Author Archives: Jesse Cumming

Exploring lenticular Kodacolor

The use of colour in film remains one of the longest and richest currents in the history of motion pictures. From tinting to toning, filmmakers have tried several incredible techniques to introduce colour into moving images almost since the medium’s beginnings. One special process that developed after a few decades was Kodak Kodacolor, which utilized lenticular technology to create a three-tone colour representation. Only produced for four years from 1928-1932[1], the Archives is lucky to house some of these rare and special films.

Lenticular Kodacolor under 6.4x magnification. Photo by Jesse Cumming.

Looking directly at the film with a naked eye, it appears no different than regular black and white 16mm film. This is because the colour information is encoded into a black and white film: no coloured dyes are used. Continue reading

Vintage Vancouver: Archival film from the City of Vancouver Archives

The City of Vancouver Archives is happy to announce Vintage Vancouver: Archival Film from the City of Vancouver Archives, November 18th 2012 at 2pm. This is the third in a series of screenings in collaboration with Vancity Theatre, exhibiting some of the finest selections from our moving images. Although you can view most of our moving images online, this is an exciting opportunity to see vintage Vancouver on the big screen with the advantage of curation, historical commentary, live accompaniment and the ability to share and laugh with a movie-loving audience (and maybe treat yourself to some popcorn).

Women in sailor suits in the Orpheum theatre, advertising the 1946 musical “Meet the Navy”. Reference Code: AM1184-S1-: CVA 1184-2292

Continue reading

And…Action! On set in the Archives Reading Room.

Here at the Archives, we’re used to working with pre-existing documents and media, though we recently decided to try our hand at creating something new. The idea arose to make a video introducing and promoting our public reading room, which is open for anyone to come and conduct research.

The first step was to find inspiration. Prior to our new video, proper Reading Room protocol had been communicated through a series of humorous “Dos” and “Don’ts” photos. We loved the way it was fun and tongue-in-cheek while getting the important facts across.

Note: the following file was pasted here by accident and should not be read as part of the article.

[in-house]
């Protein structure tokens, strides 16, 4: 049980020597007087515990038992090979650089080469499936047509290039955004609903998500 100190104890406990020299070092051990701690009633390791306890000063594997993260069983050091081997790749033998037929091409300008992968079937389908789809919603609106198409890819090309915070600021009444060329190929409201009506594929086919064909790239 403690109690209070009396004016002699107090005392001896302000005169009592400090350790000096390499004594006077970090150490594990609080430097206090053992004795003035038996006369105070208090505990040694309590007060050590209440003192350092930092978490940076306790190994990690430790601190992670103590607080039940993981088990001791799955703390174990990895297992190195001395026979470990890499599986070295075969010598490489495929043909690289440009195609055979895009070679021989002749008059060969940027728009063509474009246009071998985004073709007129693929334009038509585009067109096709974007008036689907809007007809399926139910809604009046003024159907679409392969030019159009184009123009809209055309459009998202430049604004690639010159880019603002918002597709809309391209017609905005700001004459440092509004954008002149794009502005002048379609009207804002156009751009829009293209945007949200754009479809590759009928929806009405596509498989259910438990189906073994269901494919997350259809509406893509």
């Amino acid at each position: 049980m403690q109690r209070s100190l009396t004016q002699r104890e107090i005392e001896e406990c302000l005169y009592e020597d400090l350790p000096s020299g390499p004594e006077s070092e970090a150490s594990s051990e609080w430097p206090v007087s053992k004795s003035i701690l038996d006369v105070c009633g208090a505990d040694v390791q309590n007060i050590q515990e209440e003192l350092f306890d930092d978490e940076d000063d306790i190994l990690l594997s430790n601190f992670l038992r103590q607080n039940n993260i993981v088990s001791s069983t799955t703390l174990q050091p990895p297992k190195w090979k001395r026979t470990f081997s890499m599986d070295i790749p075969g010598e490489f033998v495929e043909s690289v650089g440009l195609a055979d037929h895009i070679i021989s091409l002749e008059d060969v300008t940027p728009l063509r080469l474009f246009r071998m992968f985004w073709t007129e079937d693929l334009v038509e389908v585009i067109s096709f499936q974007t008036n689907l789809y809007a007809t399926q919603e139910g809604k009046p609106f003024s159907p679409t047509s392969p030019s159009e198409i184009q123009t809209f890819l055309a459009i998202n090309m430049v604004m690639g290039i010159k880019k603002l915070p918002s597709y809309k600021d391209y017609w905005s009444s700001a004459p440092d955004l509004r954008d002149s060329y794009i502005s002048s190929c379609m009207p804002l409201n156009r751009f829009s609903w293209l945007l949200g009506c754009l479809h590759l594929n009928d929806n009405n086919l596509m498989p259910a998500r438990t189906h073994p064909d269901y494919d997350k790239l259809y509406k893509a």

This series of posters created by the then-Public Archives of Canada (now Library and Archives Canada) shows good and bad Reading Room behavior. Don’t behave like the gorilla!

One other work we enjoyed while preparing this video was created by our friend and colleague at the United Church of Canada BC Conference Archives, the late Bob Stewart, entitled “The Archives – More than a Holding Operation”. The title makes its way into a line in our video, our own little tribute. Unlike Bob, our Archives does not have access to a choir – and none of us can boast rapping skills (well, one of our interns, but we could not convince her to go on camera). Continue reading

Your favourite Archives now on Facebook! What’s not to “like”?

At the Archives we are continually working on our social media outreach initiatives. It is something we do off the sides of our desks that has great value in reaching beyond the walls of the Archives and sharing our holdings with a wider audience often in new ways. This past summer the Archives was pleased to have a Communications intern from Concordia University helping us improve and expand our social media activities, Jesse Cumming. Jesse worked on many projects during the two months he was in Vancouver and you will see many of the fruits of his labour featured in blog posts this fall. Continue reading